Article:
Read and speak about the political system of the United Kingdom of Great Britain and Northern Ireland
The United Kingdom is a constitutional or parliamentary monarchy. It means that it has a monarch (either a king or a queen) as its Head of State but the monarch has very little power. The Queen (or King) reigns but she (he) doesn’t rule. Parliament and the existent government have the power. Parliament and the monarch have different roles and they only meet together on symbolic occasions such as the coronation of a new monarch or the traditional annual opening of the Parliament.
There is no written constitution in Britain. The rules for governing the country have been developed over the centuries. More than a thousand years ago, before the Norman Conquest in 1066, the Anglo-Saxon kings consulted the Great Council (an assembly of the leading men from each district) before taking major decisions. Between 1066 and 1215, the king ruled alone, but in 1215 the nobles forced King John to accept Magna Carta (the Great Charter), which took away some of the king’s powers. In 1264 the first parliament of nobles met together. Since then the British Constitution has grown up slowly as a result of countless Acts of Parliament. There have been no violent changes in the constitution since the “bloodless revolution” of 1688 when the Parliament invited William and Mary to become Britain’s first constitutional monarchs who could rule only with the support of the Parliament. The Bill of Rights in 1689 was the first step towards constitutional monarch because it prevented the monarch from making laws or raising the army without Parliament’s approval. Since 1689 the power of Parliament has grown steadily while the power of the monarch has weakened.
The present British monarch is Queen Elizabeth II (since 1953) and the next in line to the throne is her son, Charles, the Prince of Wales, and then his son, Prince William of Wales.
Britain is a democracy. Men and women over 18 have the right to vote, but it is not compulsory. They have the right to elect a Member of Parliament (M.P.) for their electoral area (constituency). Most MPs belong to a different political party. Although there is no limit to the number of political parties, and at present there are more than 100 of them, Britain in reality has a two-party system of government, since most people vote either Labour or Conservative.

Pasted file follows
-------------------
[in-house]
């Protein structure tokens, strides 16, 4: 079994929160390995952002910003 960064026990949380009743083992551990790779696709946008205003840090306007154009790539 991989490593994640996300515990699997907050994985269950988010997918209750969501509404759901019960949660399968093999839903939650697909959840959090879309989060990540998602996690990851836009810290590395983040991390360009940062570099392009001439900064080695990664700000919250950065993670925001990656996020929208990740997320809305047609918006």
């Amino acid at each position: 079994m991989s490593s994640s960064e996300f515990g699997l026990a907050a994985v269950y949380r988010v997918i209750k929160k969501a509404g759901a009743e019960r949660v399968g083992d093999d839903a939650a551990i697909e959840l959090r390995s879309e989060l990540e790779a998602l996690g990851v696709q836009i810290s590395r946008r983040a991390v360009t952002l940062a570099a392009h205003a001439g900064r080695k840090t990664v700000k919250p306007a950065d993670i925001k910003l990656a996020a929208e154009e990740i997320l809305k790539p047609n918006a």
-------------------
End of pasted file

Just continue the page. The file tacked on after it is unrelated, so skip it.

The party that wins the most seats in a general election forms the government and its leader becomes the Prime Minister, the head of the government. He usually takes policy decisions with the agreement of the Cabinet of Ministers. The power of the Cabinet, in its turn, is controlled by the Parliament, for no bill can become law until it is passed by an Act of Parliament. The first woman Prime Minister in the history of Britain was Margaret Thatcher, the leader of the Conservative party from 1979 to 1990.
All important bills are presented to the House of Commons (the lower chamber of the Parliament, all 659 members of which are elected by people), where they are explained and debated. If they receive a majority vote they go to the House of Lords (the upper chamber consisting of 92 hereditary or life-time peers, clergy, and supreme judges) and after that to the monarch to be signed. Although a bill must be supported by all three bodies, the House of Lords has only limited powers, and the monarch has not refused to sign any bill for a bout 200 years. The monarch always acts on the advice of the Prime Minister. So the House of Commons is the main law-making body while the Cabinet of Ministers and the government are the main executive bodies.
British Parliament, the House of Commons
Scotland and Wales have their own governments: the Scottish Parliament in Edinburgh and the Welsh Assembly in Cardiff. Both opened in 1999.
In Northern Ireland the situation is more complicated. Because of the need to deal with politically inspired violence and terrorism, the Government assumed direct rule over Northern Ireland in 1972. Since then, several plans have been put forward by the successive governments in an effort to establish and administration acceptable both to Protestant and Catholic Communities. Due to the old-time religious enmity, lots of people have lost their lives a s a result of the terrorists’ attempts to achieve their aims through violence.
There are 14 British overseas territories in which Britain is responsible for their defence, internal security and foreign relations. British policy is to give independence to those overseas territories that want it, and not to force it on those which do not. The territories include British Virgin Islands, Cayman Islands, Falkland Islands, Gibraltar and some others. According to this policy Britain returned Hong Kong to China in 1997.
Great Britain is the member of the Commonwealth which is a voluntary association of independent states that originated as a result of dismantling of the British Empire after 1945. The British monarch is the Head of the Commonwealth and also the Head of State of 16 member countries such as Australia, New Zealand, Canada, the Bahamas and some others.
Read the following statements and decide if they are true or false.
- The British monarch is the head of the government.
- Magna Carta was the document that limited the monarch’s power.
- William and Mary were the first monarchs who reigned but not ruled.
- Members of Parliament represent two main political parties.
- The Cabinet of Ministers is responsible and accountable to the Parliament.
- The House of Commons is more numerous than the House of Lords.
- British overseas territories used to be its colonies before World War II.